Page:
Audio subscription gains boost Japan to nine-month recorded-music revenue growth
New figures published by the Japanese recorded-music trade association, the RIAJ, show digital music sales grew at a faster rate in the first nine months of this year compared with the prior year period. All the four streaming revenue sources registered positive results in contrast to the buy-to-own formats, which all suffered a decline. Audio subscriptions’ dominance of digital sales has continued to grow, with the revenue stream now accounting for more than 70% of the digital total. Physical formats have also registered a relatively positive year so far. Although the production value is down slightly, the combined revenue total of physical production and digital trade sales in the first nine months of this year suggests that Japan could secure recorded-music growth for the first time since 2018. However, questions remain over the longer-term fortunes for the recorded-music sector given the continued dominance of physical formats.

Pricey data remains music streaming’s main obstacle to Sub-Saharan African growth
Spotify finally went pan African this year, rolling out its music streaming services across the majority of the continent. However, the company is late to the streaming party in Sub-Saharan Africa, and the region is able to boast several well-established local streamers that are currently growing apace. A focus on local music is a core part of building a decent-sized user base—Spotify has clearly picked up on that particular learning—and leading streamer Boomplay is doing a good job promoting Afrobeats. However, while Sub-Saharan Africa has a youthful population to sell music to and smartphone penetration remains on the up and up, that lifeblood of streaming—data—can be pretty expensive in a generally low-income region. That’s why streaming providers need to join forces with local mobile operators to slot their services into more-affordable bundles and to come with creative megabyte workarounds.

France country report
In addition to the usual set of music industry statistics and news briefs, the latest issue of Music & Copyright includes a detailed France music industry report. France ended last year as the seventh-biggest economy in the world and the third in Europe, behind Germany and the UK. Last year saw the French economy shrink 8%, largely because of the impact of the COVID-19 pandemic. For this year, the IMF forecast in its October-published World Economic Outlook report that GDP would rise 6.3%, and then 3.9% in 2022. Similar to its economic position in Europe, France also lags the UK and Germany for recorded-music sales. However, last year saw trade sales grow for the fifth consecutive year with streaming gains more than offsetting a dip in sales of physical formats, performance rights collections, and synchronization revenue. Digital sales first overtook physical in 2018 and accounted for almost three quarters of last year’s digital/physical total. UMG maintained its distributor lead despite a slight dip in market share. SACEM suffered a fall in collections for the first time since 2014 with all performance-based revenue streams taking a hit from the COVID-19 pandemic.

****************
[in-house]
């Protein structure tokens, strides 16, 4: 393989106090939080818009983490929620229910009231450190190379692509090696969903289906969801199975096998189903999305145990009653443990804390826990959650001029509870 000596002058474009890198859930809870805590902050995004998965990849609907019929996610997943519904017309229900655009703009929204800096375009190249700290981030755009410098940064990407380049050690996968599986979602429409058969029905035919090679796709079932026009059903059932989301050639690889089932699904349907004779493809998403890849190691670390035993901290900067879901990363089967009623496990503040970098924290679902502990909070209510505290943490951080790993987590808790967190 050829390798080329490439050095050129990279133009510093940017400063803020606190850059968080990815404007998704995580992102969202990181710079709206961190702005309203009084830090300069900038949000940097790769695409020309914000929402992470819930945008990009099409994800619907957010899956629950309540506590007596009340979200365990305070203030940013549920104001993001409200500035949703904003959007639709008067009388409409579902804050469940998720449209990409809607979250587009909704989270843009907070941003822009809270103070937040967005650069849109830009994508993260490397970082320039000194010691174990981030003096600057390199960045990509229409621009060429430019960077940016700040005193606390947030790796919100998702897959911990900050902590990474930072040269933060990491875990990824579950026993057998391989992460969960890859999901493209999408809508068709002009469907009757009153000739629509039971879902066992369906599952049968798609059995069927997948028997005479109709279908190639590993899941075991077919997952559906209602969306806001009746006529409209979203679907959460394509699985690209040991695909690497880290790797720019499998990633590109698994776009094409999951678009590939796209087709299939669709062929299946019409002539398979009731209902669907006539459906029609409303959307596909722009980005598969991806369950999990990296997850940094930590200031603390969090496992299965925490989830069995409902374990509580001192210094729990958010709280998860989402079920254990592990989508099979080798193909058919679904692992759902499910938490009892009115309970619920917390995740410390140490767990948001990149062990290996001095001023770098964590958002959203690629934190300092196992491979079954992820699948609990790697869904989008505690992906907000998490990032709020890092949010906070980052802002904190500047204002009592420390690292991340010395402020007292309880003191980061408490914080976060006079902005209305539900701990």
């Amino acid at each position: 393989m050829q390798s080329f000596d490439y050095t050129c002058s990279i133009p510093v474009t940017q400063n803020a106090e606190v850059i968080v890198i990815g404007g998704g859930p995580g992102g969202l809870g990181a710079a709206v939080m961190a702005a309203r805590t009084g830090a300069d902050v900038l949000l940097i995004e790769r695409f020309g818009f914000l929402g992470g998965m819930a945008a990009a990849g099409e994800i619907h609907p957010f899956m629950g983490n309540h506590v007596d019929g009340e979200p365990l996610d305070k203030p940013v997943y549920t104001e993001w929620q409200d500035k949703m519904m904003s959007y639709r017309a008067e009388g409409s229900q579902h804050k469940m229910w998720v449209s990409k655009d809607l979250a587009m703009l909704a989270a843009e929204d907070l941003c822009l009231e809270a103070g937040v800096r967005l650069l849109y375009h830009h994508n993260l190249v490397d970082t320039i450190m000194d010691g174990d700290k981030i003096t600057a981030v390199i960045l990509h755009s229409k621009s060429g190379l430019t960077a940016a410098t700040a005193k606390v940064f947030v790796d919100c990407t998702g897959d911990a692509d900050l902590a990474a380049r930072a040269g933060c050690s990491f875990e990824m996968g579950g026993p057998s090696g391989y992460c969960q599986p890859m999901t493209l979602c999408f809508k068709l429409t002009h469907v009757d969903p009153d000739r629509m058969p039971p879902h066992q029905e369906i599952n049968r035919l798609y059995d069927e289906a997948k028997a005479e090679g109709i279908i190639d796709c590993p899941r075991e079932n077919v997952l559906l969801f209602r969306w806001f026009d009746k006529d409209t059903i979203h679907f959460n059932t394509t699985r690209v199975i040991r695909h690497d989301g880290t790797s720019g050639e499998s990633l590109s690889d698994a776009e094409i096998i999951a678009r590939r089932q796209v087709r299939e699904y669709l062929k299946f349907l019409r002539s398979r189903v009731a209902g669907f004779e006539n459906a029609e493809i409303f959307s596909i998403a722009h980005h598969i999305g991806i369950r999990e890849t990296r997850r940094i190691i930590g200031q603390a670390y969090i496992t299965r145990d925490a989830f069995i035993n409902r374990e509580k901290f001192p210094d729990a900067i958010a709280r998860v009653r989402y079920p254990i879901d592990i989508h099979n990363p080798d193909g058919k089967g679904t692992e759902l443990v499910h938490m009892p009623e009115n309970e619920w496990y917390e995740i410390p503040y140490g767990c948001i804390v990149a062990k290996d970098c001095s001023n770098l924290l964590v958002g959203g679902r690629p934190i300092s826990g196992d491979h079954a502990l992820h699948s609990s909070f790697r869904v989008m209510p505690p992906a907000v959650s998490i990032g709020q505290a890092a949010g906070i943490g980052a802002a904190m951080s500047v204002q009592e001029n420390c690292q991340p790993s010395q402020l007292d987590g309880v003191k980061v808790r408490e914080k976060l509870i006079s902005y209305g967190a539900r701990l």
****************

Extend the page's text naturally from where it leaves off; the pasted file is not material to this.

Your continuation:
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New issue of Music & Copyright with France country report

The latest issue of Music & Copyright is now available for subscribers to download. Here are some of the highlights.

CISAC reports record year for collections, but big fall expected in 2020
CISAC has published its latest annual report on global creators’ collections. A new record for combined revenue for creators of music, audiovisual works, visual arts, drama, and literature was set last year with collections topping the €10 billion ($11.9 billion) mark for the first time. However, the main focus of the review was on the impact of COVID-19 and how the global pandemic is likely to affect this year’s results. Royalties from concerts, venues, and public performances are expected to fall by as much as 80%, with revenue from broadcasting set to shrink as much as 20%. CISAC noted that the impact of the virus is expected to remain long into 2021 and beyond. Across all repertoires, collections in 2021 will remain below the level of those in 2019, with users continuing to face payment difficulties and bankruptcies. SACEM remained the leading collective management organization (CMO) in revenue terms, with PRS for Music the latest CMO to register more than $1 billion in revenue.

California court denies Pandora anti-SLAPP motion to dismiss Flo & Eddie pre-1972 recordings claim
A California district court has denied for a second time an anti-SLAPP motion lodged by Pandora in the ongoing case brought by the artists Flo & Eddie. The music service had hoped to get the case struck off by the court after the California Supreme Court had dismissed two questions referred by the Ninth Circuit appeal court because of the timing of the enactment of the Music Modernization Act (MMA). Pandora had appealed the district court’s first dismissal of its anti-SLAPP motion and while the questions were pending, the MMA came into being. Subsequently, the Supreme Court vacated the first anti-SLAPP order, and remanded the action back to the district court to consider Pandora’s renewed anti-SLAPP motion. However, the district court again denied the anti-SLAPP motion.